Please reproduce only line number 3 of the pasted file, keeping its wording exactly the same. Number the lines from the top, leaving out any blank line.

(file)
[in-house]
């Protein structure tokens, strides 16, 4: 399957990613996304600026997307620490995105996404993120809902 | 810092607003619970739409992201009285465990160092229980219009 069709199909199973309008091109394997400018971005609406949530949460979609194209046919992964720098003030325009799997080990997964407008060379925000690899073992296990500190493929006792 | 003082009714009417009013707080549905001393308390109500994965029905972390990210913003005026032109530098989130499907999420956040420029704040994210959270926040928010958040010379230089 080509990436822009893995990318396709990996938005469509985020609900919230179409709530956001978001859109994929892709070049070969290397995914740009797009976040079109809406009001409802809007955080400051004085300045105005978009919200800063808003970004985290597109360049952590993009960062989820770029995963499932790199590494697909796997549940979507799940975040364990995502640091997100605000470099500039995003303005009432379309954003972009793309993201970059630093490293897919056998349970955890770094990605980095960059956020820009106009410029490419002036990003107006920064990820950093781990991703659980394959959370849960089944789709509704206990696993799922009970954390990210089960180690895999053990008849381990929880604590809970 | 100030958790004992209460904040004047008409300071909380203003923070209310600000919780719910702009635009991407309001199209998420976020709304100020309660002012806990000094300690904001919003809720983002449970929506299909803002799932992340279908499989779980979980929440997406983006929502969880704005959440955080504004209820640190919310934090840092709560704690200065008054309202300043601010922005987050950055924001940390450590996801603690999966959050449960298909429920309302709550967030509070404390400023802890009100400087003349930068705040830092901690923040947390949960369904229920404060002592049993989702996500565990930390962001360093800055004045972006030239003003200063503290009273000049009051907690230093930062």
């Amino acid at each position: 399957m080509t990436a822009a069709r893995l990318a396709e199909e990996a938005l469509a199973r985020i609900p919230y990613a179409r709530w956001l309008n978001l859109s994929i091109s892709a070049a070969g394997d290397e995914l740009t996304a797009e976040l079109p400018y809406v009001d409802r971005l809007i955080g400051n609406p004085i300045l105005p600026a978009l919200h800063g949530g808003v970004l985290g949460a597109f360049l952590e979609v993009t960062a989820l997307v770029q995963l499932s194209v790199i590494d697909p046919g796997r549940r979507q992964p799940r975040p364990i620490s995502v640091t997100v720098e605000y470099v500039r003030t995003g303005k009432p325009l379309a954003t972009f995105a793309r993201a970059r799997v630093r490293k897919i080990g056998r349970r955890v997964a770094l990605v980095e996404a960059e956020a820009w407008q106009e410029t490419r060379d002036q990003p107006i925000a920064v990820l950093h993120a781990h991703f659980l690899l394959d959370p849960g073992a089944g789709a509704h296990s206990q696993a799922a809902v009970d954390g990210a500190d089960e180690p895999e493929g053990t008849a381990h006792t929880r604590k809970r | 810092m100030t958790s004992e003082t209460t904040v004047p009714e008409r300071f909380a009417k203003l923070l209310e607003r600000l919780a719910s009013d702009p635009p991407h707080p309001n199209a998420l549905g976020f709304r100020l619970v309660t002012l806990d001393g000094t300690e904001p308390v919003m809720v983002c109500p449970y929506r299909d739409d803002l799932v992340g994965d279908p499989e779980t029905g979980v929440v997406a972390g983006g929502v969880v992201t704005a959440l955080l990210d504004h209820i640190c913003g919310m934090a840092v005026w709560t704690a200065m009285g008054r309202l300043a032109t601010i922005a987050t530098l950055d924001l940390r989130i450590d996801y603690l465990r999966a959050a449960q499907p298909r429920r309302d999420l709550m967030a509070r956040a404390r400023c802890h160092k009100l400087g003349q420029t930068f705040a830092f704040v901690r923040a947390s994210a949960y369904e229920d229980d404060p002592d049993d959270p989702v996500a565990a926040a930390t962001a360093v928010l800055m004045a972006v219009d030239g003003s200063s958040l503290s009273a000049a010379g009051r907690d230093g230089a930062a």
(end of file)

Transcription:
């Amino acid at each position: 399957m080509t990436a822009a069709r893995l990318a396709e199909e990996a938005l469509a199973r985020i609900p919230y990613a179409r709530w956001l309008n978001l859109s994929i091109s892709a070049a070969g394997d290397e995914l740009t996304a797009e976040l079109p400018y809406v009001d409802r971005l809007i955080g400051n609406p004085i300045l105005p600026a978009l919200h800063g949530g808003v970004l985290g949460a597109f360049l952590e979609v993009t960062a989820l997307v770029q995963l499932s194209v790199i590494d697909p046919g796997r549940r979507q992964p799940r975040p364990i620490s995502v640091t997100v720098e605000y470099v500039r003030t995003g303005k009432p325009l379309a954003t972009f995105a793309r993201a970059r799997v630093r490293k897919i080990g056998r349970r955890v997964a770094l990605v980095e996404a960059e956020a820009w407008q106009e410029t490419r060379d002036q990003p107006i925000a920064v990820l950093h993120a781990h991703f659980l690899l394959d959370p849960g073992a089944g789709a509704h296990s206990q696993a799922a809902v009970d954390g990210a500190d089960e180690p895999e493929g053990t008849a381990h006792t929880r604590k809970r | 810092m100030t958790s004992e003082t209460t904040v004047p009714e008409r300071f909380a009417k203003l923070l209310e607003r600000l919780a719910s009013d702009p635009p991407h707080p309001n199209a998420l549905g976020f709304r100020l619970v309660t002012l806990d001393g000094t300690e904001p308390v919003m809720v983002c109500p449970y929506r299909d739409d803002l799932v992340g994965d279908p499989e779980t029905g979980v929440v997406a972390g983006g929502v969880v992201t704005a959440l955080l990210d504004h209820i640190c913003g919310m934090a840092v005026w709560t704690a200065m009285g008054r309202l300043a032109t601010i922005a987050t530098l950055d924001l940390r989130i450590d996801y603690l465990r999966a959050a449960q499907p298909r429920r309302d999420l709550m967030a509070r956040a404390r400023c802890h160092k009100l400087g003349q420029t930068f705040a830092f704040v901690r923040a947390s994210a949960y369904e229920d229980d404060p002592d049993d959270p989702v996500a565990a926040a930390t962001a360093v928010l800055m004045a972006v219009d030239g003003s200063s958040l503290s009273a000049a010379g009051r907690d230093g230089a930062a």